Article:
BY: Susan Davis | 06/30/2015 2:03 pm | Source: USA Today
WASHINGTON — The charter for the Export-Import Bank of the United States expires at midnight Tuesday, delivering at least a short-term victory for fiscal conservatives and activists who targeted the 81-year-old institution as a free market distortion.
“This is a small step toward renewing a competitive free-market economy and arresting the rise of the progressive welfare state and the cronyism connected to it,” said House Financial Services Committee Chairman Jeb Hensarling, R-Texas, who had led the effort to end the bank. “Now the challenge for supporters of a competitive free-market economy is to make sure Ex-Im stays expired.”
Congress failed to address the charter’s expiration before they adjourned for the July 4 recess, but the bank’s supporters say they will seek to renew the charter retroactively next month. The relatively obscure bank is an independent agency that acts as the export credit agency for the U.S. government. Ex-Im, as it is commonly known, helps finance the foreign purchases of U.S. goods for private businesses and disproportionately supports major U.S. companies Boeing, Caterpillar and General Electric.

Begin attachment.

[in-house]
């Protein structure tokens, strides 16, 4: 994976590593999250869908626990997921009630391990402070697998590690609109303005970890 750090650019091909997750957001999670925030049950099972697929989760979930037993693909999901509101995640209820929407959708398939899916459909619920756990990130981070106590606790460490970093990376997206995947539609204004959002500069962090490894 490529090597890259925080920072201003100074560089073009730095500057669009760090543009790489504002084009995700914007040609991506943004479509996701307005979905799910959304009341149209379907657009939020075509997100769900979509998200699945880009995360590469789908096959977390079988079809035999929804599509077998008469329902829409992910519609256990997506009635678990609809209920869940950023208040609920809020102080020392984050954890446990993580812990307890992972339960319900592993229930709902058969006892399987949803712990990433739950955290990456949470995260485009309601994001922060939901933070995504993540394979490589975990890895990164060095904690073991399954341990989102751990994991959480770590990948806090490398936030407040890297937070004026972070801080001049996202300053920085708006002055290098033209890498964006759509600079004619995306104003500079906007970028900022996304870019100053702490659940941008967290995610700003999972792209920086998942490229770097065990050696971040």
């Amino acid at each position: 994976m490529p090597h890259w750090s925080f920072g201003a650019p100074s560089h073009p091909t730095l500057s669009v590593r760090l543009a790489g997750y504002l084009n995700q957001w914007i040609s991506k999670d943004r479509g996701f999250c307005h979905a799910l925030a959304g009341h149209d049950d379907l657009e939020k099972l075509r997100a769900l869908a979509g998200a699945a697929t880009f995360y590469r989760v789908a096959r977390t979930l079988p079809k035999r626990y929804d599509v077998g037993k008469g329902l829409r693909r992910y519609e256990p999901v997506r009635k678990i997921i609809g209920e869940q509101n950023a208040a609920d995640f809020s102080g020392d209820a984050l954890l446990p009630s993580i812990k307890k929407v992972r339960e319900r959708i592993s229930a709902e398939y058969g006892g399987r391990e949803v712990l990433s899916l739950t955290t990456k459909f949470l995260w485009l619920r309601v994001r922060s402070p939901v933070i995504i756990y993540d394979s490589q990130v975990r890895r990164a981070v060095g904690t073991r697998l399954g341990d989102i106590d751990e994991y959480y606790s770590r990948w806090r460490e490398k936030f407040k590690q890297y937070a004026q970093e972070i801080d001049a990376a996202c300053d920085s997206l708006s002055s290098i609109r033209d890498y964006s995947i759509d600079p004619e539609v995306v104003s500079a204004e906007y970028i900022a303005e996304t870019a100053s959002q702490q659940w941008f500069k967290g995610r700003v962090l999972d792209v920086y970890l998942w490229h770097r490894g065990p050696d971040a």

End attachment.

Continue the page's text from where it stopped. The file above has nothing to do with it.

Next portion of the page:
In recent years it has come under increased fire by conservative lawmakers and activists who label it corporate welfare. They want the bank to expire and slowly wind down its current loan contracts.
There are indicators the institution still has support in Congress despite conservative opposition.
A symbolic test vote in the Senate in early June showed 65 senators, a super-majority, in support of reauthorizing the charter. A 2012 House vote to reauthorize the charter passed overwhelming, 330-93.
Since then, however, the ranks of opponents have grown. Top GOP lawmakers, including House Budget Committee Chairman Tom Price, R-Ga., Ways and Means Committee Chairman Paul Ryan, R-Wis., and House Majority Leader Kevin McCarthy, R-Calif., oppose its renewal.
To read the full article, please click here